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Douglas Skopp Remembered for His Caring, Tender Heart

andrew skopp

The life of Dr. Douglas Skopp, the late beloved professor of history, college historian and distinguished teaching professor emeritus, was celebrated Sunday in memory and song before some 150 family, friends, colleagues both retired and current, and members of the community.

The Oct. 14 event featured his son, Andrew, who welcomed those gathered on behalf of the family, including the late historian’s wife, Evelyne. Skopp lost his years-long battle with cancer Sunday, May 27, 2018. He was 76.

Joining Andrew in remembering his father, whom he called “a Renaissance guy,” were former students, including Alonna Haseltine Rudolph ’99, Douglas Sloan ’91 and Blake Harrison ’92, and colleagues including Dr. E. Thomas Moran and Dr. Stuart Voss. Although former students Joseph DeSalvo '89 and Norman Radow '78 were unable to attend, they sent their regards to Evelyne and family. Radow, unable to attend following surgery, sent a letter to be read in his stead.

"Doug Skopp is a man I cherished and admired," Radow said in his letter, adding that Skopp "saw my inner strengths and got me to challenge myself. He lived his ideals til his last breath."

Pianist Rose Chancler performed Brahms’ “Intermezzo in A Major,” and together with soprano Jo Ellen Miano, professor of music, performed “Bist du bei mir” by Gottfried Heinrich Stolzel.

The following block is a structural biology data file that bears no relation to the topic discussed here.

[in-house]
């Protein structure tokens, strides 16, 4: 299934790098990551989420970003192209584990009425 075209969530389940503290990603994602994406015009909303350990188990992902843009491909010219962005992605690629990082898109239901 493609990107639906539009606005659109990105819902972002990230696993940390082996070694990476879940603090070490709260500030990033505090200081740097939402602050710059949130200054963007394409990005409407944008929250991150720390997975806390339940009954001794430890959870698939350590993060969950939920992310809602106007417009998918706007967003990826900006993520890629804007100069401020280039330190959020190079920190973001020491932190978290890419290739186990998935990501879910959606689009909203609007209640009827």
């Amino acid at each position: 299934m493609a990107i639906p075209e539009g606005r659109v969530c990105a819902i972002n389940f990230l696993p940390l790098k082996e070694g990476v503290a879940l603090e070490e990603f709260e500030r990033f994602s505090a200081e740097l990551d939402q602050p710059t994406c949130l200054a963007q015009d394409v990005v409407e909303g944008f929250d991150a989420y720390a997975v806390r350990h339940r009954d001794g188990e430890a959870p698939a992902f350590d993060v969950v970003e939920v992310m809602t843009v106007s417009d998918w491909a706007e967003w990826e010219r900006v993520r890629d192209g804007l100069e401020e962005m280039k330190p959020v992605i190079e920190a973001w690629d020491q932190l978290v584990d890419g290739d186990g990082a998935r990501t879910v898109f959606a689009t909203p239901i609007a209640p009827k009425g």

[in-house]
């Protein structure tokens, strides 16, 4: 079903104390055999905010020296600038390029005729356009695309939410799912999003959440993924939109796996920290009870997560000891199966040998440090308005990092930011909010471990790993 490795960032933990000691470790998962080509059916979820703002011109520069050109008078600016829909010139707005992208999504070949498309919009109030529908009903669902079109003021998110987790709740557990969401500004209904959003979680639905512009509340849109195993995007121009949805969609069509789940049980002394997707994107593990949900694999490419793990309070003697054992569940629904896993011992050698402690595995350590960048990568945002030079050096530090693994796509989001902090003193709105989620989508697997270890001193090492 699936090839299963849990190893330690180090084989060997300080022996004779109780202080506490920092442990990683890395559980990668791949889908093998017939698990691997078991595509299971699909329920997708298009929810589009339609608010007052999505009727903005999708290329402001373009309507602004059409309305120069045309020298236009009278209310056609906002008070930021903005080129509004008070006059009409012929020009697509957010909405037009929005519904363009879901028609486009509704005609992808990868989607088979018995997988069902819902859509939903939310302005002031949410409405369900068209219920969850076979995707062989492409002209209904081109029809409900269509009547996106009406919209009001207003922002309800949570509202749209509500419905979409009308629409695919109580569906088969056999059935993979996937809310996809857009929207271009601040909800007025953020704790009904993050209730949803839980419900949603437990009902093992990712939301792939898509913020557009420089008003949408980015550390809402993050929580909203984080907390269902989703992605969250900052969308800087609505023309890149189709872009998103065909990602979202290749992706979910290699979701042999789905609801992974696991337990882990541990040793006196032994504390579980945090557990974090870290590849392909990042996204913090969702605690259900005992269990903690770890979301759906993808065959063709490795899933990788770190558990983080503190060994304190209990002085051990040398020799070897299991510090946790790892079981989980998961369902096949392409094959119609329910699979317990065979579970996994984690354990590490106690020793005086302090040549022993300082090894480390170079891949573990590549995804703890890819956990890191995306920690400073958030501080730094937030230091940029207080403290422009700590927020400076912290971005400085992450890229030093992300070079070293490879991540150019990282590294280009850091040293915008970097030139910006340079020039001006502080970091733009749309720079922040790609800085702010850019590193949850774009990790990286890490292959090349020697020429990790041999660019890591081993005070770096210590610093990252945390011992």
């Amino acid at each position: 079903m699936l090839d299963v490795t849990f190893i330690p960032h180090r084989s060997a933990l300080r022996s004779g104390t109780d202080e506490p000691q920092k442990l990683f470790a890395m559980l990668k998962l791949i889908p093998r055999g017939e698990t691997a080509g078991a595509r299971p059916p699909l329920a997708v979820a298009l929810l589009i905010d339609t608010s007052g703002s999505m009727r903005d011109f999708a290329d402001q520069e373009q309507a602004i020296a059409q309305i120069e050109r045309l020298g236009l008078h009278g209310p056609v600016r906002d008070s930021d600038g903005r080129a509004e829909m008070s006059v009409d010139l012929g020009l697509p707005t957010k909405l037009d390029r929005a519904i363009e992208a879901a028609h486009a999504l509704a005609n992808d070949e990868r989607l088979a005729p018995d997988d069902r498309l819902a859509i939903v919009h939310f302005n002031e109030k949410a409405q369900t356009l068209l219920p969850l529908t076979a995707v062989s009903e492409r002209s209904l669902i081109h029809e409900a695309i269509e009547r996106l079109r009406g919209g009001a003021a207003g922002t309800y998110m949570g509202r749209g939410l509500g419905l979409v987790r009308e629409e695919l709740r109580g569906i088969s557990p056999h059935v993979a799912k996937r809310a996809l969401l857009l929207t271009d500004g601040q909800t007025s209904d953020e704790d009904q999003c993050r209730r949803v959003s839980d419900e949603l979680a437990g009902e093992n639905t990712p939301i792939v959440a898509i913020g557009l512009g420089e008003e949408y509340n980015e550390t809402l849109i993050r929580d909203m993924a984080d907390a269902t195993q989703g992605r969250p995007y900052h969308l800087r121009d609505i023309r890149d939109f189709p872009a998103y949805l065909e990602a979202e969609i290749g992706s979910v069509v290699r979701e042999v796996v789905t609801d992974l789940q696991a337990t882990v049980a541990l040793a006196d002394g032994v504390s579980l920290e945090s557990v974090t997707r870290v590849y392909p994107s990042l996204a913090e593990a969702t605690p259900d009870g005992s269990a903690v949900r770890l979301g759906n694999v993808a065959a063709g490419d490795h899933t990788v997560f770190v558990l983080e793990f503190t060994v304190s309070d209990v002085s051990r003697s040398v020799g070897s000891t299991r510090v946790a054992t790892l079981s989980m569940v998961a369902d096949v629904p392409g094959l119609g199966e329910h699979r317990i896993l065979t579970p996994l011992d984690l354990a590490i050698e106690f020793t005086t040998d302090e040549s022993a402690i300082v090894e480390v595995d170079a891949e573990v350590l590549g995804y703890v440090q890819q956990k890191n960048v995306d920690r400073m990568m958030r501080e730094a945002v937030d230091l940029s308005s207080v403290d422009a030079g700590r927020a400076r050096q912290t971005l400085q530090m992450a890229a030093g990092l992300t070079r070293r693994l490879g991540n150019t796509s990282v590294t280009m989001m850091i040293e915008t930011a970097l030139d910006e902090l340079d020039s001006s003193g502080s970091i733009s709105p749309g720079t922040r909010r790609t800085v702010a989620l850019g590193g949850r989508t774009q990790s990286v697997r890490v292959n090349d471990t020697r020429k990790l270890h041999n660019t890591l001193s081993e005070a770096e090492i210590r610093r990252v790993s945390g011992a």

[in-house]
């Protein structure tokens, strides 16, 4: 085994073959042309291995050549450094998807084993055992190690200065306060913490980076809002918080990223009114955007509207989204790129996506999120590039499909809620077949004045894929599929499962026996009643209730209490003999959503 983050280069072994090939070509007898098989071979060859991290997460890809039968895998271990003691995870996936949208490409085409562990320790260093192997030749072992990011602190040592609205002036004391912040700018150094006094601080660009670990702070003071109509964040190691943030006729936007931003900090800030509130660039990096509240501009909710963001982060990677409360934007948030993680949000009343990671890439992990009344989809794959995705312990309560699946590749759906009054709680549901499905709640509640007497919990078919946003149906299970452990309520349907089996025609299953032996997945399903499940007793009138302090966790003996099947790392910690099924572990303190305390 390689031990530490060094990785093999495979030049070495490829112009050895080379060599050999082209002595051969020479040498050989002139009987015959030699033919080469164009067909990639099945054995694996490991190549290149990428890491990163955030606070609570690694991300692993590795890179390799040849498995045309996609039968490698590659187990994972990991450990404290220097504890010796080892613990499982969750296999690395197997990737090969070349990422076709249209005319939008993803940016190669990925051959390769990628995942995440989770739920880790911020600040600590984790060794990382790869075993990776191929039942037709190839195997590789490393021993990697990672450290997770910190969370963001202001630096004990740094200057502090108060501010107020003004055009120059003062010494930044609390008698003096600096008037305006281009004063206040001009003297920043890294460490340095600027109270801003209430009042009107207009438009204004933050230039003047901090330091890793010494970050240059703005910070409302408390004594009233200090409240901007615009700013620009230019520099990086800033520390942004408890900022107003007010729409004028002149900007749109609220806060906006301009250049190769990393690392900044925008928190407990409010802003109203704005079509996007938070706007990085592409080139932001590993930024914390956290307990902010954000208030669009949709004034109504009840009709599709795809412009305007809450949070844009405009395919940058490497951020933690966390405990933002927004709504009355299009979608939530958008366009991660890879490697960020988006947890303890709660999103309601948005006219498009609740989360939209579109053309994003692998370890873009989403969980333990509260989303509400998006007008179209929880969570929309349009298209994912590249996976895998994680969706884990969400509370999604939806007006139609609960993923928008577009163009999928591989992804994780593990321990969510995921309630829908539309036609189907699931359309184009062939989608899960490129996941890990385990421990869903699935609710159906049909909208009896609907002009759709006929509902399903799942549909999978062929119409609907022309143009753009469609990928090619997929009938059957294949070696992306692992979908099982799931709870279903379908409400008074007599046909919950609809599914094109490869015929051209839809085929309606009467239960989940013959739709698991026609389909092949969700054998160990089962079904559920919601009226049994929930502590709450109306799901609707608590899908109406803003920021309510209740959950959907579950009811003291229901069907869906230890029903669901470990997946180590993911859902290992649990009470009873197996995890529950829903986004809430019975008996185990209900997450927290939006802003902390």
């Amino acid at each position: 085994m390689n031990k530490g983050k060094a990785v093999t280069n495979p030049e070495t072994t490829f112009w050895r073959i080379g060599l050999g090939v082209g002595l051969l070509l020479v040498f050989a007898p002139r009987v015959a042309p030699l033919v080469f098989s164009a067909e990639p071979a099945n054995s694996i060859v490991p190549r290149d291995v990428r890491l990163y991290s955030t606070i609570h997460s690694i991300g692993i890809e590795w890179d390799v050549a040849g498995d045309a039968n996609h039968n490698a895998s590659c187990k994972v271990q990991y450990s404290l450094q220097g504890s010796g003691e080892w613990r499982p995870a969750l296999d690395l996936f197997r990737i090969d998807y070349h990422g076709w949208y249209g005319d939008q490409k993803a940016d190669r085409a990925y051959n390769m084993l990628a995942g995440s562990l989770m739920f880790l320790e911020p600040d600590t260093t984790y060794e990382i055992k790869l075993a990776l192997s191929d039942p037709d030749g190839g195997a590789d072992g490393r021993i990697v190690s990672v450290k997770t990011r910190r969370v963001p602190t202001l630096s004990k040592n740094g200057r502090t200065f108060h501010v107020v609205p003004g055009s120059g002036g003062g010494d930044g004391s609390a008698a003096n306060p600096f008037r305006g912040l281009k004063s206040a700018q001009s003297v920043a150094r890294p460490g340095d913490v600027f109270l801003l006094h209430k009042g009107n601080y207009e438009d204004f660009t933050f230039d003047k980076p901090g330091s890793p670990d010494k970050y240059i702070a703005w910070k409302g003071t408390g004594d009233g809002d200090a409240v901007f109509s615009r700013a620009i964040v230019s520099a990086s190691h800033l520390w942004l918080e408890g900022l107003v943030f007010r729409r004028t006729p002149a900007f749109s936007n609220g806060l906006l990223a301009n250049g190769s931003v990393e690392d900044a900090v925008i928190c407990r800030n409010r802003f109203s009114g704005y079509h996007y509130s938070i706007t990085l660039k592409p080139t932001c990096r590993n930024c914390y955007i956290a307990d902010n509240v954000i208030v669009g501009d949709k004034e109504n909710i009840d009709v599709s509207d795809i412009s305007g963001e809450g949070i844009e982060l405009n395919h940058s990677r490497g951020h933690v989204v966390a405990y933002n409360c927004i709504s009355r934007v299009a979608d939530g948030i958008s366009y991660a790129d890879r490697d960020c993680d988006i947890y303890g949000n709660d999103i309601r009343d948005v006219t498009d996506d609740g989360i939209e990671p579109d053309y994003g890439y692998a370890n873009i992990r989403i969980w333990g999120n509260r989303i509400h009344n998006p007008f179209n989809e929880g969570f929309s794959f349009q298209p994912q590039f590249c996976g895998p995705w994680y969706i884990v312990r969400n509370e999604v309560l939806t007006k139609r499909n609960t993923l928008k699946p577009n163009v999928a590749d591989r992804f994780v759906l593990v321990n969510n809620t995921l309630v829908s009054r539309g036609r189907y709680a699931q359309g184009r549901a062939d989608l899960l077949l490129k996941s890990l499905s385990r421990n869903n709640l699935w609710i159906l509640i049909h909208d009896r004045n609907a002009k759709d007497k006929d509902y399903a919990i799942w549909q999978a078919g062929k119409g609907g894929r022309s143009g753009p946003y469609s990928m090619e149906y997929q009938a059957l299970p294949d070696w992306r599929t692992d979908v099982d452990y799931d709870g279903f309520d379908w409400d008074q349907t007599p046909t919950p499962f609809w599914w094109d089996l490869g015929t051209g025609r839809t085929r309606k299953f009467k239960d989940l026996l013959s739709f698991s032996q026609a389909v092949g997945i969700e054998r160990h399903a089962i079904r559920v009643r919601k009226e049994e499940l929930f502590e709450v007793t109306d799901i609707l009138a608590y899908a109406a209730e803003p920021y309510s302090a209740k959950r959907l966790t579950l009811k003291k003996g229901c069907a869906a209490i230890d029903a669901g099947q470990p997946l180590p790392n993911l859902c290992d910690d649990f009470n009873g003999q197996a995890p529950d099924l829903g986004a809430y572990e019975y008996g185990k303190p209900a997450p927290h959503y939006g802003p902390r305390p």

sierra with evelyneSkopp’s friend, Dr. Luis Sierra, who works with people dealing with, among other ailments, cancer,  led those gathered in a mindfulness exercise, asking that they carry Skopp in their hearts.

He called Skopp “righteous,” explaining how in Judaism, it is believed that there exist 36 righteous people in each lifetime living on Earth who save the world through acts of righteousness.

“They are dedicated to bringing light to the darkness, speaking out about what is uncomfortable and inconvenient. My sense is Doug was one of these righteous beings,” Sierra said. “He had a beautiful presence — he gave so much to so many. He was one of those people I’ve met who have a very tender heart.”

Sloan remained close with the Skopps long after graduating, telling the audience that his sons call Evelyne “Oma,” and called Doug “Opa,” German for “grandmother” and “grandfather.”

sloan“Doug was very deliberate,” Sloan said. “He set forth a few requests to celebrate his contributions. ‘Give it a little time,’ he said, ‘until you celebrate whatever it is you want to celebrate. Time to grow and then let reason take over.’ Memory is the scribe of the soul. A repository of learning. Doug was a great teacher. I personally don’t believe his goal was to teach history for the sake of teaching history. He was a teacher of life.” He helped us discover ourselves in our humanity and consequently in all we do, Sloan said.

“Do you want to celebrate him? Are you thankful for what he gave you? Take action. Apply your lessons learned. Take care of each other. Love and fulfill the promises you make to yourselves. Doug Skopp was extraordinary. A part of who I am is because of him.”

Skopp joined the faculty at SUNY Plattsburgh in 1972 as a member of the history department, teaching  aspects of European history, particularly modern Germany, as well as the Middle Ages, the World Wars, the Holocaust, education in Western Civilization, and historical research methods and skills. In fall 1998, he was an inaugural fellow in the college’s Institute for Ethics in Public Life. He retired in 2006 but continued to assist each semester in the institute, even throughout his illness.

In honor of Skopp and Evelyne’s contributions to the college and their “efforts to bear witness and bring an end to genocide,” a gallery in Feinberg Library was permanently named the Douglas and Evelyne Skopp Holocaust Memorial Gallery in 2012.

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